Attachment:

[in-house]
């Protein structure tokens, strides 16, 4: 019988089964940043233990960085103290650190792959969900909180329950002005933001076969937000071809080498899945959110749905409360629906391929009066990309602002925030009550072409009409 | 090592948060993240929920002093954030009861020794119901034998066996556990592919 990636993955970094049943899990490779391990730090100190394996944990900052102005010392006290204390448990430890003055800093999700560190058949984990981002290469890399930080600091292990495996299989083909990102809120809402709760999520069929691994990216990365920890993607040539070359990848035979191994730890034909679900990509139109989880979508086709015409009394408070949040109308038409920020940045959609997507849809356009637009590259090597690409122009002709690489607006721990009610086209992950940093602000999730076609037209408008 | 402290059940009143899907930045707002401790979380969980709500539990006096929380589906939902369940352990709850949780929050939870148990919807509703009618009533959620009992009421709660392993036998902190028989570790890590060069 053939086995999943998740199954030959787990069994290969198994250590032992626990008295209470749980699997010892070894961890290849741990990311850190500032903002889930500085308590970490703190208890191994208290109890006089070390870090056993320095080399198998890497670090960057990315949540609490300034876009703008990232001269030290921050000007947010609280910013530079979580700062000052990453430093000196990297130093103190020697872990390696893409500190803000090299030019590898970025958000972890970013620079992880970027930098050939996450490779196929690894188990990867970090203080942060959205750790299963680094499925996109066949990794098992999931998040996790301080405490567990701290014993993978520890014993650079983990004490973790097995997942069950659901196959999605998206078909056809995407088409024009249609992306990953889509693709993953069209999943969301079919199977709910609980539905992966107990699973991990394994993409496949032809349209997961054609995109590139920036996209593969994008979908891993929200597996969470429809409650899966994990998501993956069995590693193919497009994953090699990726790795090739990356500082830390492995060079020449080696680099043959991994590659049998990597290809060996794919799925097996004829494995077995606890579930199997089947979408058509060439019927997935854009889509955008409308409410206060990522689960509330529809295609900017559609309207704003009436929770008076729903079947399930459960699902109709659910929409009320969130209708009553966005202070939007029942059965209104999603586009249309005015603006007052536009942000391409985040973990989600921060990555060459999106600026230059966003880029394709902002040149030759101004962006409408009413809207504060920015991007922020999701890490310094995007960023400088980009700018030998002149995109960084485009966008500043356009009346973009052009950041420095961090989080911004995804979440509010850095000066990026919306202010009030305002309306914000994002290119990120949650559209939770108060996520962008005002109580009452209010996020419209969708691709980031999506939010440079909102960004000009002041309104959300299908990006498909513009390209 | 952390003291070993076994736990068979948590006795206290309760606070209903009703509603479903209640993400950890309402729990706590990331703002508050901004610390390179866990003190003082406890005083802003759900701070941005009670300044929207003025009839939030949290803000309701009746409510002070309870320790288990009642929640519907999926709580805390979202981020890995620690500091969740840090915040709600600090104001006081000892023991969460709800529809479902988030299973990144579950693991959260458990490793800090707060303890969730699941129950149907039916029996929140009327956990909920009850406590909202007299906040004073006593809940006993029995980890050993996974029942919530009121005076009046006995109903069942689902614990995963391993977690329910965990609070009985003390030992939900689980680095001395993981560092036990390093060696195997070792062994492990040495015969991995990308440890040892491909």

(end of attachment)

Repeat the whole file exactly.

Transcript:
[in-house]
């Protein structure tokens, strides 16, 4: 019988089964940043233990960085103290650190792959969900909180329950002005933001076969937000071809080498899945959110749905409360629906391929009066990309602002925030009550072409009409 | 090592948060993240929920002093954030009861020794119901034998066996556990592919 990636993955970094049943899990490779391990730090100190394996944990900052102005010392006290204390448990430890003055800093999700560190058949984990981002290469890399930080600091292990495996299989083909990102809120809402709760999520069929691994990216990365920890993607040539070359990848035979191994730890034909679900990509139109989880979508086709015409009394408070949040109308038409920020940045959609997507849809356009637009590259090597690409122009002709690489607006721990009610086209992950940093602000999730076609037209408008 | 402290059940009143899907930045707002401790979380969980709500539990006096929380589906939902369940352990709850949780929050939870148990919807509703009618009533959620009992009421709660392993036998902190028989570790890590060069 053939086995999943998740199954030959787990069994290969198994250590032992626990008295209470749980699997010892070894961890290849741990990311850190500032903002889930500085308590970490703190208890191994208290109890006089070390870090056993320095080399198998890497670090960057990315949540609490300034876009703008990232001269030290921050000007947010609280910013530079979580700062000052990453430093000196990297130093103190020697872990390696893409500190803000090299030019590898970025958000972890970013620079992880970027930098050939996450490779196929690894188990990867970090203080942060959205750790299963680094499925996109066949990794098992999931998040996790301080405490567990701290014993993978520890014993650079983990004490973790097995997942069950659901196959999605998206078909056809995407088409024009249609992306990953889509693709993953069209999943969301079919199977709910609980539905992966107990699973991990394994993409496949032809349209997961054609995109590139920036996209593969994008979908891993929200597996969470429809409650899966994990998501993956069995590693193919497009994953090699990726790795090739990356500082830390492995060079020449080696680099043959991994590659049998990597290809060996794919799925097996004829494995077995606890579930199997089947979408058509060439019927997935854009889509955008409308409410206060990522689960509330529809295609900017559609309207704003009436929770008076729903079947399930459960699902109709659910929409009320969130209708009553966005202070939007029942059965209104999603586009249309005015603006007052536009942000391409985040973990989600921060990555060459999106600026230059966003880029394709902002040149030759101004962006409408009413809207504060920015991007922020999701890490310094995007960023400088980009700018030998002149995109960084485009966008500043356009009346973009052009950041420095961090989080911004995804979440509010850095000066990026919306202010009030305002309306914000994002290119990120949650559209939770108060996520962008005002109580009452209010996020419209969708691709980031999506939010440079909102960004000009002041309104959300299908990006498909513009390209 | 952390003291070993076994736990068979948590006795206290309760606070209903009703509603479903209640993400950890309402729990706590990331703002508050901004610390390179866990003190003082406890005083802003759900701070941005009670300044929207003025009839939030949290803000309701009746409510002070309870320790288990009642929640519907999926709580805390979202981020890995620690500091969740840090915040709600600090104001006081000892023991969460709800529809479902988030299973990144579950693991959260458990490793800090707060303890969730699941129950149907039916029996929140009327956990909920009850406590909202007299906040004073006593809940006993029995980890050993996974029942919530009121005076009046006995109903069942689902614990995963391993977690329910965990609070009985003390030992939900689980680095001395993981560092036990390093060696195997070792062994492990040495015969991995990308440890040892491909």